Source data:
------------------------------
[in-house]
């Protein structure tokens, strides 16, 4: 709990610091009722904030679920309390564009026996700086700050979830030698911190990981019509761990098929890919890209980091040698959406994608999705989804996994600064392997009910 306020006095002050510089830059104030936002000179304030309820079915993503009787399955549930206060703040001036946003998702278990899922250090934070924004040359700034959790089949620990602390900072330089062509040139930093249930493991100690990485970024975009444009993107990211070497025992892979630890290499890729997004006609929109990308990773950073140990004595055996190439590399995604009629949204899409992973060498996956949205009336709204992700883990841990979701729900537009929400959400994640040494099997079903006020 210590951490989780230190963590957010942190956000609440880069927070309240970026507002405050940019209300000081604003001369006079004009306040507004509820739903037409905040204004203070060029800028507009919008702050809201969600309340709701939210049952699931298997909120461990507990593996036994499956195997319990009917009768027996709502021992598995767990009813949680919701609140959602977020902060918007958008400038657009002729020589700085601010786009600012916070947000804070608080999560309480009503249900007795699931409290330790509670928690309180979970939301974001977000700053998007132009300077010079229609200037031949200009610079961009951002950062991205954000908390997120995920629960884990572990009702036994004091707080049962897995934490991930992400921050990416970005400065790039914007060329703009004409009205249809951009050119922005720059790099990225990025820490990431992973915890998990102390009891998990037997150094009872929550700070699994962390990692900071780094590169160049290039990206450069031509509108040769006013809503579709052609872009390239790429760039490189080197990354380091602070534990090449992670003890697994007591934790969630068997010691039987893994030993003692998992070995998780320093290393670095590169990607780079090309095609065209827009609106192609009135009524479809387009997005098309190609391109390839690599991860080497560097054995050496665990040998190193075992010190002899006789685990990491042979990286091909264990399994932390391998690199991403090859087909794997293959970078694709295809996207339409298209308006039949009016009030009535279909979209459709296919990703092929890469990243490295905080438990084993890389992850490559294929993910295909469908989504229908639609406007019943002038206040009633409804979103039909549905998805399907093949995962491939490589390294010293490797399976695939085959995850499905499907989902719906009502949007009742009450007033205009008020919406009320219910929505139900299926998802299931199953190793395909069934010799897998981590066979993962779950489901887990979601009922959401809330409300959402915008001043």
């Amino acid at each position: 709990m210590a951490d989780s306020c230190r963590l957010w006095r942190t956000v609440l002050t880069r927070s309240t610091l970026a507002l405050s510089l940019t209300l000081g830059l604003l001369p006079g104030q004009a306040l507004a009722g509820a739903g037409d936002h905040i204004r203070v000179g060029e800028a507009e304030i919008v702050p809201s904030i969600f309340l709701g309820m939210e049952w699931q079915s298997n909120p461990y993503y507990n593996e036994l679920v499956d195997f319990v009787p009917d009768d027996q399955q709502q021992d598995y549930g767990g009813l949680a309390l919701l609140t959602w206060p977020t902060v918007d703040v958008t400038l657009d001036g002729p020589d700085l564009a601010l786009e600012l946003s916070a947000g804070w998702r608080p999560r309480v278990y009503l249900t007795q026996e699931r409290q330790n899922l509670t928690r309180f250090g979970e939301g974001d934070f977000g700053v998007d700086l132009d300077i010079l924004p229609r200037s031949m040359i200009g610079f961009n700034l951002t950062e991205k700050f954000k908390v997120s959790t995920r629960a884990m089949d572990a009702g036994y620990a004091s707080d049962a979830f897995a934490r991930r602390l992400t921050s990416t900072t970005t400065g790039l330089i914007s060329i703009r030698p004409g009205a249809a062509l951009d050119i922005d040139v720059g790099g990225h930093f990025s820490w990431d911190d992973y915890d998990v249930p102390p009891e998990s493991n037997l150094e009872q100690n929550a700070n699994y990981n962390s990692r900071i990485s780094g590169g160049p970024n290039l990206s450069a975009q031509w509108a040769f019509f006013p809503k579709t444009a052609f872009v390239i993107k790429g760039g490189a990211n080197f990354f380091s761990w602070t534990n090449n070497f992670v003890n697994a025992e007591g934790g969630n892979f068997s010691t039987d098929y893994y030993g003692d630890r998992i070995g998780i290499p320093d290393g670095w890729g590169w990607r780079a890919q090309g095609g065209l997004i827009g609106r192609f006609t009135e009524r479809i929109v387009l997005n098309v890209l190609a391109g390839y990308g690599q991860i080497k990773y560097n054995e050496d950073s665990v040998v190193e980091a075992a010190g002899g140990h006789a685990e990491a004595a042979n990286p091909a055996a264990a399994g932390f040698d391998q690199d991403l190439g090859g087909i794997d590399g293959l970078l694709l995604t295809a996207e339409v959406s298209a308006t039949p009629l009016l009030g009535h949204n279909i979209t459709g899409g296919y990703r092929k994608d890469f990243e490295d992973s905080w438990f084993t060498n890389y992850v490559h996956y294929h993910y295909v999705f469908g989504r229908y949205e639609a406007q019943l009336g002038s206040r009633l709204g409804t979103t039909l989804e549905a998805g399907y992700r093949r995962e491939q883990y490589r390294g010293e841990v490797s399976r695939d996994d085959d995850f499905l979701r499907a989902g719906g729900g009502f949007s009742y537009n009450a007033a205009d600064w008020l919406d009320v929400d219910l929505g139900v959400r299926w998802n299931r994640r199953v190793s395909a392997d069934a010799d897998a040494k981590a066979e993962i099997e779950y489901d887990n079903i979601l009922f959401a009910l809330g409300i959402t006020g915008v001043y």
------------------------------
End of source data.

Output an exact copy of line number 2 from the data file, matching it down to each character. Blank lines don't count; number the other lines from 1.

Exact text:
């Protein structure tokens, strides 16, 4: 709990610091009722904030679920309390564009026996700086700050979830030698911190990981019509761990098929890919890209980091040698959406994608999705989804996994600064392997009910 306020006095002050510089830059104030936002000179304030309820079915993503009787399955549930206060703040001036946003998702278990899922250090934070924004040359700034959790089949620990602390900072330089062509040139930093249930493991100690990485970024975009444009993107990211070497025992892979630890290499890729997004006609929109990308990773950073140990004595055996190439590399995604009629949204899409992973060498996956949205009336709204992700883990841990979701729900537009929400959400994640040494099997079903006020 210590951490989780230190963590957010942190956000609440880069927070309240970026507002405050940019209300000081604003001369006079004009306040507004509820739903037409905040204004203070060029800028507009919008702050809201969600309340709701939210049952699931298997909120461990507990593996036994499956195997319990009917009768027996709502021992598995767990009813949680919701609140959602977020902060918007958008400038657009002729020589700085601010786009600012916070947000804070608080999560309480009503249900007795699931409290330790509670928690309180979970939301974001977000700053998007132009300077010079229609200037031949200009610079961009951002950062991205954000908390997120995920629960884990572990009702036994004091707080049962897995934490991930992400921050990416970005400065790039914007060329703009004409009205249809951009050119922005720059790099990225990025820490990431992973915890998990102390009891998990037997150094009872929550700070699994962390990692900071780094590169160049290039990206450069031509509108040769006013809503579709052609872009390239790429760039490189080197990354380091602070534990090449992670003890697994007591934790969630068997010691039987893994030993003692998992070995998780320093290393670095590169990607780079090309095609065209827009609106192609009135009524479809387009997005098309190609391109390839690599991860080497560097054995050496665990040998190193075992010190002899006789685990990491042979990286091909264990399994932390391998690199991403090859087909794997293959970078694709295809996207339409298209308006039949009016009030009535279909979209459709296919990703092929890469990243490295905080438990084993890389992850490559294929993910295909469908989504229908639609406007019943002038206040009633409804979103039909549905998805399907093949995962491939490589390294010293490797399976695939085959995850499905499907989902719906009502949007009742009450007033205009008020919406009320219910929505139900299926998802299931199953190793395909069934010799897998981590066979993962779950489901887990979601009922959401809330409300959402915008001043």